Pedestrian barrier and barrier system

A pedestrian barrier system includes first and second barriers each having first and second sides, first and second ends, and an upper hand guide positioned along the first side. The first end of the first barrier is pivotally connected to the second end of the second barrier, wherein the first and second barriers are pivotable between at least a linear configuration wherein the first sides of the first and second barriers are co-planar and an orthogonal configuration wherein the first sides of the first and second barriers are perpendicular, and wherein the upper hand guide of the first and second barriers are continuous when the first and second barriers are in the linear and orthogonal configurations.

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Description

This application claims the benefit of U.S. Provisional Application No. 62/110,073, filed Jan. 30, 2015, the entire disclosure of which is hereby incorporated herein by reference.

FIELD OF THE INVENTION

The present invention relates generally to a pedestrian barrier and barrier system, and to methods for the use and assembly thereof.

BACKGROUND

One challenge, faced during the construction of roads, buildings, and other similar structures, is the need to safely perform the work while allowing traffic and pedestrians access to surrounding facilities. In an urban environment, this may mean providing for pedestrian traffic adjacent to such construction. It may also be important to allow vehicle traffic continued access to roadways undergoing or adjacent to such construction. In each of these situations, the pedestrians or vehicles may need to be guided onto portions of the roadway which may not normally be used for pedestrian or vehicle traffic, such as the area used for parking or opposing vehicle lanes. To safely do this, vehicles and pedestrians need to be channeled and guided into and onto the new pathway. Furthermore, in instances where pedestrians and vehicles are using adjacent pathways, the pedestrians and vehicles need to be separated to ensure that there are no pedestrian/vehicle encounters and conflicts.

A variety of devices have been used to provide pedestrian/vehicle separation, including cones, drums, and stanchions connected with chains or ropes. One system that provides effective separation is a continuous line of barriers known as Longitudinal Channelizing Devices (LCDs). LCDs provide a continuous line of demarcation between where the vehicles should travel and where the pedestrians should walk. A typical LCD may be configured as a short barrier that may be connected to an adjacent barrier, via a pin, or similar type of connector. Additional barriers may be added to define a continuous barrier system. The connection between barriers ensures that the barriers remain connected should they be bumped or jostled. Compliance at the joints between adjacent barriers may allow the barrier system to follow a curved or curvilinear path. Typically, it is desirable to provide LCDs with high visibility, for example by configuring the LCDs with bright, contrasting colors, such as orange and white. To maintain their position, LCDs may be ballasted with water or sand.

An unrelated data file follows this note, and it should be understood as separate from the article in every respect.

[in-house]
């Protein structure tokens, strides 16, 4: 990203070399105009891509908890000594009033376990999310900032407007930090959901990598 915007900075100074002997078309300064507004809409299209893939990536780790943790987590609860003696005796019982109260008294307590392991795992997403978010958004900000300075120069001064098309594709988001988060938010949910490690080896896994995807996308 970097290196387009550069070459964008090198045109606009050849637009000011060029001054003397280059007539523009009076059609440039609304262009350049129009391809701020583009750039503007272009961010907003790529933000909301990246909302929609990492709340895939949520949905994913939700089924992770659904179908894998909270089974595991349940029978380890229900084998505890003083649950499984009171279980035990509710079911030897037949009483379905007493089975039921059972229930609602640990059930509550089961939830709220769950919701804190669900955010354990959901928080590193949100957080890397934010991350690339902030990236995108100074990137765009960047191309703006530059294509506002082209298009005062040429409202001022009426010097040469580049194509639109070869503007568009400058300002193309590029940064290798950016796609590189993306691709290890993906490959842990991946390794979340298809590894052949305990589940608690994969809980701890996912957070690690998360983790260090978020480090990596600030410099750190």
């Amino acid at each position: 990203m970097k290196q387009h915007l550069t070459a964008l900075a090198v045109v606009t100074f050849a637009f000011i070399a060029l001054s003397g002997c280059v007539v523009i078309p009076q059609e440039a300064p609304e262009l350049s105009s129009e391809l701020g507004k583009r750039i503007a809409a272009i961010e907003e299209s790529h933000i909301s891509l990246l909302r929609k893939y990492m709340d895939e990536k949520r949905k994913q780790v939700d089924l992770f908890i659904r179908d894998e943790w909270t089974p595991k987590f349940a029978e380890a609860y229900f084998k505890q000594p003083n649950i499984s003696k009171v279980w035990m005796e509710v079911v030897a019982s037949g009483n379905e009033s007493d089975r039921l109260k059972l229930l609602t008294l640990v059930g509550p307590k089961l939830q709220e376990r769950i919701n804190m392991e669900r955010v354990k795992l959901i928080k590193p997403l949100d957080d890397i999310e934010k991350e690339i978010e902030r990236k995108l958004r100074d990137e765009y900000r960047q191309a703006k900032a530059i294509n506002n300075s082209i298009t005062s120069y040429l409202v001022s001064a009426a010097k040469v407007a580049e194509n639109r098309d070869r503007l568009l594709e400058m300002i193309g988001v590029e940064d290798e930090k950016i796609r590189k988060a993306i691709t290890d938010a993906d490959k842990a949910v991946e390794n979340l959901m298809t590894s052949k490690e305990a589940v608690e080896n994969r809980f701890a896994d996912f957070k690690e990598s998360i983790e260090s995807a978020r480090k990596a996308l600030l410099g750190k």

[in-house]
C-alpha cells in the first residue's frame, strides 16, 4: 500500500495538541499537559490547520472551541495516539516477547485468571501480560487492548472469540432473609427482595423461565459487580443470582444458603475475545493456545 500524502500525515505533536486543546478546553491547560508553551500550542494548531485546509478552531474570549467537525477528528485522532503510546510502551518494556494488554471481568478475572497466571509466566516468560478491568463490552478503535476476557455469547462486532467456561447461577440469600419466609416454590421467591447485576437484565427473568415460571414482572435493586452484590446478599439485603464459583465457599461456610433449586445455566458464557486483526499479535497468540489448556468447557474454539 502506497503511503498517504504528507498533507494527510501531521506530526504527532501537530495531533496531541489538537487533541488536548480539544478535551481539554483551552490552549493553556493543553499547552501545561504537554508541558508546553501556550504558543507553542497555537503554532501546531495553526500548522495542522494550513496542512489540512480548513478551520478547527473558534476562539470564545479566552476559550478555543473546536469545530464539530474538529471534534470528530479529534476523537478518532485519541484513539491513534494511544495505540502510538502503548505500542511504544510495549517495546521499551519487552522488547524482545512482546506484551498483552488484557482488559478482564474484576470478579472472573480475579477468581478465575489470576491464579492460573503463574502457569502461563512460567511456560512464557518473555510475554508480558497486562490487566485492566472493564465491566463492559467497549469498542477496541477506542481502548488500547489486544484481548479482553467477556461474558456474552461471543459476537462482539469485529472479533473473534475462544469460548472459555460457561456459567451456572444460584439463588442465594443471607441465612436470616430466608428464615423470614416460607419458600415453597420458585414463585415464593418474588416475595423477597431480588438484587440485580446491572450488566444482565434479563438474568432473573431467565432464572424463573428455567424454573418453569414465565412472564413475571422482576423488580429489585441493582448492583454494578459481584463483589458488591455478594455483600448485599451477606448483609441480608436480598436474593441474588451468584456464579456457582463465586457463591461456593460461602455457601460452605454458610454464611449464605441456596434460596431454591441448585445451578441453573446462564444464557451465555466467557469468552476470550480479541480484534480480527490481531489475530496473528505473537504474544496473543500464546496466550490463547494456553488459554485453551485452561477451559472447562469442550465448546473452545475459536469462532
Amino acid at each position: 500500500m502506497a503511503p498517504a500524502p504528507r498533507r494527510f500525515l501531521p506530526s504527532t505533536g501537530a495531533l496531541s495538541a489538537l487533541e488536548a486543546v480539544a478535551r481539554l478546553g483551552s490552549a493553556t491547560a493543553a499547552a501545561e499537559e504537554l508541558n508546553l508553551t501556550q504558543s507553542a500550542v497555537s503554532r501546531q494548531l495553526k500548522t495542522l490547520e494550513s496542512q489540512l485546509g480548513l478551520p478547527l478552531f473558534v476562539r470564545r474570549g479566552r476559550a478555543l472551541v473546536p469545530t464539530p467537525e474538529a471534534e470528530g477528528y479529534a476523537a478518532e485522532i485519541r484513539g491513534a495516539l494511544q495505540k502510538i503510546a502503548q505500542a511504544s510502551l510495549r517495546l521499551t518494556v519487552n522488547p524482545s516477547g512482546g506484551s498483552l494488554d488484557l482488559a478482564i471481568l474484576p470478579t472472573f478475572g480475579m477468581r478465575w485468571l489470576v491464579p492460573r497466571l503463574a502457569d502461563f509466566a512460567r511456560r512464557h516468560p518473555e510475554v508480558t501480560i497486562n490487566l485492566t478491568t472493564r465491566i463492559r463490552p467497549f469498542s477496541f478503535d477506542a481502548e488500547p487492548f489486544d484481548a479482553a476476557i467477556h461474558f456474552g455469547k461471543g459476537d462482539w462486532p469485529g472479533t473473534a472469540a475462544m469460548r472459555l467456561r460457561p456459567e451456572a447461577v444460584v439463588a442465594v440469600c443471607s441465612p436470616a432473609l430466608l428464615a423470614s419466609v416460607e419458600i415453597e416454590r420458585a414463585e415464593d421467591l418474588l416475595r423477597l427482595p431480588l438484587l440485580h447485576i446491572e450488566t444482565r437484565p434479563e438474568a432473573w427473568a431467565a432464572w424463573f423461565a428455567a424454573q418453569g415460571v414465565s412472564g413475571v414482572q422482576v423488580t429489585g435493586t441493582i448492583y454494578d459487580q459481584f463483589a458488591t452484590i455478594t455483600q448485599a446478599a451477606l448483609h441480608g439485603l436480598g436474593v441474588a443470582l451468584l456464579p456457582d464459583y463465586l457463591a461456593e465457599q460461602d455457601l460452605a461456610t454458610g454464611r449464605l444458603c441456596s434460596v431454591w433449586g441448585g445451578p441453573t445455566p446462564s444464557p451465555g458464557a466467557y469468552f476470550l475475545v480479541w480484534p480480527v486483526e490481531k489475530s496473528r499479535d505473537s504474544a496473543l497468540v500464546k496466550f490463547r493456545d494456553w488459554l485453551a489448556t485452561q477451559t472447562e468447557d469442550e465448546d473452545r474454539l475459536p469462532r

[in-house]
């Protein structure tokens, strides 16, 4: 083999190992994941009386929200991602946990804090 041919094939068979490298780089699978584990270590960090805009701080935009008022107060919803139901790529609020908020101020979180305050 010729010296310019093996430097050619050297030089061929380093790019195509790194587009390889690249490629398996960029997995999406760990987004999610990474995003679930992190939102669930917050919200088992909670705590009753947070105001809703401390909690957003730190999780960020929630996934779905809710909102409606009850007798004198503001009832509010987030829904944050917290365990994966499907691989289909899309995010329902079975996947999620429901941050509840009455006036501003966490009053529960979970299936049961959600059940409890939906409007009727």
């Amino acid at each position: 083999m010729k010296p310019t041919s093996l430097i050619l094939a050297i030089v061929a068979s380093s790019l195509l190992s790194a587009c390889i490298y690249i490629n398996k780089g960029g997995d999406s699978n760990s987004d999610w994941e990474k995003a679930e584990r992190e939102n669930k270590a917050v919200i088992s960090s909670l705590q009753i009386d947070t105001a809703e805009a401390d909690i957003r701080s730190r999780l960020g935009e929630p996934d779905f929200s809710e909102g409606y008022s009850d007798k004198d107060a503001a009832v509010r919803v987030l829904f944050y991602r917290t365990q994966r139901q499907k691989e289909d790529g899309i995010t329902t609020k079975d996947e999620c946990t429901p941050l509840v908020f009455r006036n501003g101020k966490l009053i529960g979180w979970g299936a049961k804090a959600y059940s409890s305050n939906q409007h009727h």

LCDs may be used in situations where there is vehicular traffic on one side and pedestrians on the other, or with vehicular traffic on both sides. In situations where pedestrians are passing along one side of the barrier, the barrier needs to be designed to accommodate the diverse needs of pedestrians, as called for in the Americans with Disabilities Act Accessibility Guidelines (ADAAG) and the Manual on Uniform Traffic Control Devices (MUTCD). For example, an individual who is sight impaired may need a continuous hand rail along the top of the barrier, regardless of whether the barrier system follows a straight or curvilinear path.

A sight impaired person who uses a cane may also require a continuous vertical surface near the ground, again regardless of whether the barrier system follows a straight or curvilinear path. For example, the MUTCD calls for continuous bottom and top surfaces that are detectable to users of long canes. The bottom surface needs to be no higher than 2 inches above the ground and the top surface needs to be no lower than 32 inches above the ground. The MUTCD also states that the barrier needs to provide a continuous vertical surface up to at least 6 inches above the ground.

Some barriers are configured with an internal steel frame, and/or with an external steel cables and steel connector pins. Such configurations may be expensive to manufacture. Some barriers may also have limited compliance at the joint between adjacent barriers, which precludes use of the system along a curved pathway, especially where the curvature is defined by a small radius.

Other devices may have better joint compliance, but fail to provide continuity along a top surface, or to provide to provide a continuous vertical surface near the ground, when deployed in an articulated configuration, for example along a curvilinear path. Other barriers may provide a continuous upper surface to act as a hand guide, as well as a continuous vertical surface near the ground, but are not self-ballasted, meaning the barriers may be easily displaced once deployed. Some barriers may be ballasted with sand, but are difficult to empty after use, and barriers relying on sand bags for ballast are messy and subject to tampering.

SUMMARY

The present invention is defined by the following claims, and nothing in this section should be considered to be a limitation on those claims.

In one aspect, one embodiment of a pedestrian barrier system includes first and second barriers each having first and second sides, first and second ends, and an upper hand guide positioned along the first side. The first end of the first barrier is pivotally connected to the second end of the second barrier. The first and second barriers are pivotable between at least a linear configuration wherein the first sides of the first and second barriers are co-planar and an orthogonal configuration wherein the first sides of the first and second barriers are perpendicular. The upper hand guides of the first and second barriers are continuous when the first and second barriers are in the linear and orthogonal configurations. Various methods of using and assembling the barrier system are also provided.